Investing in bonds

Unlike many countries, Singapore does not need to rely on the issuance of government bonds to finance its expenditure as it operates on very prudent budget. However, in light of the 1997’s Asia Financial Crisis, the Singapore government saw the need to develop the market for bonds so as to meet the banks’ needs for risk-free asset in their portfolio.

One of SG Wealth Builder’s blog missions is wealth preservation and therefore, investing in bonds has always been on my mind. But is investing in bonds suitable for everyone? To answer this question, it depends on which phase of your life you are currently in and the kind of returns you are expecting from your investments.

Generally, for those who are in the twilight stage of their wealth building journey or planning for retirement, bonds offer a source of regular fixed income stream and opportunities for capital gain. But this is not to say that such instrument is safe and of low risk nature. There are certain risks that investors must watch out.

To highlight the risks, many investors were stunned by Swiber Holdings Limited’s swift collapse in 2016. It is unknown whether Swiber bondholders can get back any of their investments.


Default risks

A bond is a form of debt security in which you lend money to the bond issuer. In exchange for your loan, the bond issuer would pay you regular stream of income in the form of coupon. Coupon rate is a percentage of the principal amount, which is also known as the “face” or “par” value. Upon maturity, bonds are redeemed at the face or par value.

Broadly speaking, there are two types of bonds – government and corporate. The former usually come with higher quality credit ratings while the latter are [This is a premium article. The rest of the content is blocked and can be accessible by SG Wealth Builder Members only. To read the full content, please sign up as member.]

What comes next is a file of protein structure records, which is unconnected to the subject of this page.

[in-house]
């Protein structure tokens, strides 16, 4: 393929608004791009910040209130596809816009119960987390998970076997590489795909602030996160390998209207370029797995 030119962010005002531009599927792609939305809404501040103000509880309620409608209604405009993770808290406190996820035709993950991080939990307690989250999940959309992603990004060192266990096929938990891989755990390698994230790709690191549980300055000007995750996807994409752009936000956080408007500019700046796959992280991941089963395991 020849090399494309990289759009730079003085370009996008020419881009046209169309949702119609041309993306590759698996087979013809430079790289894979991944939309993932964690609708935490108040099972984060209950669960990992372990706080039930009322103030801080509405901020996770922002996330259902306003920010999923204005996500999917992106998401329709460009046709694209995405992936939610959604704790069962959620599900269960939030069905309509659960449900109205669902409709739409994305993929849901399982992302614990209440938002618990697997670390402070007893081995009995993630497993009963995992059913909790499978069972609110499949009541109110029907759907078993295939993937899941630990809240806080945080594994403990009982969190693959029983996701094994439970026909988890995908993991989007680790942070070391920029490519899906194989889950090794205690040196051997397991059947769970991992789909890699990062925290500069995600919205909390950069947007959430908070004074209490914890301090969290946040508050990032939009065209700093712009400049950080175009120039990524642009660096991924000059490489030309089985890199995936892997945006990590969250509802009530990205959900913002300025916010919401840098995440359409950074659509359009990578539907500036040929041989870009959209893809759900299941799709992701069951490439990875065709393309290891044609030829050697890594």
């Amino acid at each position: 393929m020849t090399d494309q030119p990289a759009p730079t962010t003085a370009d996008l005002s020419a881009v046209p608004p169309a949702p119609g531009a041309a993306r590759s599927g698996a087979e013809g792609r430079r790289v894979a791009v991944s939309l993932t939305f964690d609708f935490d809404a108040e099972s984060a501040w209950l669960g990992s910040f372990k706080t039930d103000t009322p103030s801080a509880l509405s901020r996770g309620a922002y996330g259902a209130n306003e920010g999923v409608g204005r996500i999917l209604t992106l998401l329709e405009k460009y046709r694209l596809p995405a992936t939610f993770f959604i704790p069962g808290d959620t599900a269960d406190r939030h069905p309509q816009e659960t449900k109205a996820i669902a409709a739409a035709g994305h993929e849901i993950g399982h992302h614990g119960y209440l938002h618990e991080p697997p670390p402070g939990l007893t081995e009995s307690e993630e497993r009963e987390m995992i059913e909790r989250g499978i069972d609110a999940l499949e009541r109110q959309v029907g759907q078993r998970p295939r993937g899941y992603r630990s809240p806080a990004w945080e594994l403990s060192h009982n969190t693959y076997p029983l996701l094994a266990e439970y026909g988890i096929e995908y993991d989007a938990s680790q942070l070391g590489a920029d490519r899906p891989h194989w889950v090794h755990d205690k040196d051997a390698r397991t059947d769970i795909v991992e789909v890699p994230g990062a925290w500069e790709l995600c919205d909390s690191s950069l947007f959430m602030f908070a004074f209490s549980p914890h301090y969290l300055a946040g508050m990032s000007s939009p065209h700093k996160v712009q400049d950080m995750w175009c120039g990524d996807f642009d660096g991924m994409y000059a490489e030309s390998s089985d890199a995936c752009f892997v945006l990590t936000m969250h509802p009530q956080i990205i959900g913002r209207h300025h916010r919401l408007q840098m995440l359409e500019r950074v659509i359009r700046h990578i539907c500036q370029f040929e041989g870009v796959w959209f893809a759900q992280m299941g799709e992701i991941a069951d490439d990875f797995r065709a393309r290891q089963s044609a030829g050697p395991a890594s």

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2 thoughts on “Investing in bonds

  • September 19, 2017 at 3:04 pm

    i believe bond is not suitable for general public; as the return is low and entry barrier is high, retail investor gets little benefits to invest in bond unless the counter is leveraged; but if leveraged ever, it is not retail game

  • September 23, 2017 at 9:36 am

    Hi Bruce,

    To a certain extent, I agree with you. My purpose of writing this article is actually to share the differences between corporate bonds and government bonds. But as I research more about bonds, I realize investing in this type of financial is not as simple as I thought it would be. There are so many things to consider that my affect the return.


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